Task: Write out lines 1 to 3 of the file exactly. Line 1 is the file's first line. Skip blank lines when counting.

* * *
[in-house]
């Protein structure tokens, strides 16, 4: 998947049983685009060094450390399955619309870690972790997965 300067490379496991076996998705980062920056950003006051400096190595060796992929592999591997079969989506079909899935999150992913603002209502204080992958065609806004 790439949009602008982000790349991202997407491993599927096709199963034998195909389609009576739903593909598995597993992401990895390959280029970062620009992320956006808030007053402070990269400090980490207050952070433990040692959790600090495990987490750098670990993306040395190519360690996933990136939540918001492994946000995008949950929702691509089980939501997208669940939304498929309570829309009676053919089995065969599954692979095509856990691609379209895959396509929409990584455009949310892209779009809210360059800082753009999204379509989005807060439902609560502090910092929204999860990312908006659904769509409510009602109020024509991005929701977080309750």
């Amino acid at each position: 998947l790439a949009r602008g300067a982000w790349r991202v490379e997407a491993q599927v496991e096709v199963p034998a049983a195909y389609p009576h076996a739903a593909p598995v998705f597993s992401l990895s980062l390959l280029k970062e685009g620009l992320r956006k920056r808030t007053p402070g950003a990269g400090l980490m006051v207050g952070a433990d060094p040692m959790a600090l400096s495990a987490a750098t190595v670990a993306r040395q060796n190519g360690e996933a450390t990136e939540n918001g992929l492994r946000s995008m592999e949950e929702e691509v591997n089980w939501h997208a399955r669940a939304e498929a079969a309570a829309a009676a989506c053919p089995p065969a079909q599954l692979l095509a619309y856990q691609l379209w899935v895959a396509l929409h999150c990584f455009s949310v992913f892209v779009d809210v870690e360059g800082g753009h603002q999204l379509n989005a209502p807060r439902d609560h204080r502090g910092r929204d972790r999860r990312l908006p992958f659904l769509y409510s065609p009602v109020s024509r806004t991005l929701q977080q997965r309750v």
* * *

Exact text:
[in-house]
């Protein structure tokens, strides 16, 4: 998947049983685009060094450390399955619309870690972790997965 300067490379496991076996998705980062920056950003006051400096190595060796992929592999591997079969989506079909899935999150992913603002209502204080992958065609806004 790439949009602008982000790349991202997407491993599927096709199963034998195909389609009576739903593909598995597993992401990895390959280029970062620009992320956006808030007053402070990269400090980490207050952070433990040692959790600090495990987490750098670990993306040395190519360690996933990136939540918001492994946000995008949950929702691509089980939501997208669940939304498929309570829309009676053919089995065969599954692979095509856990691609379209895959396509929409990584455009949310892209779009809210360059800082753009999204379509989005807060439902609560502090910092929204999860990312908006659904769509409510009602109020024509991005929701977080309750």
């Amino acid at each position: 998947l790439a949009r602008g300067a982000w790349r991202v490379e997407a491993q599927v496991e096709v199963p034998a049983a195909y389609p009576h076996a739903a593909p598995v998705f597993s992401l990895s980062l390959l280029k970062e685009g620009l992320r956006k920056r808030t007053p402070g950003a990269g400090l980490m006051v207050g952070a433990d060094p040692m959790a600090l400096s495990a987490a750098t190595v670990a993306r040395q060796n190519g360690e996933a450390t990136e939540n918001g992929l492994r946000s995008m592999e949950e929702e691509v591997n089980w939501h997208a399955r669940a939304e498929a079969a309570a829309a009676a989506c053919p089995p065969a079909q599954l692979l095509a619309y856990q691609l379209w899935v895959a396509l929409h999150c990584f455009s949310v992913f892209v779009d809210v870690e360059g800082g753009h603002q999204l379509n989005a209502p807060r439902d609560h204080r502090g910092r929204d972790r999860r990312l908006p992958f659904l769509y409510s065609p009602v109020s024509r806004t991005l929701q977080q997965r309750v």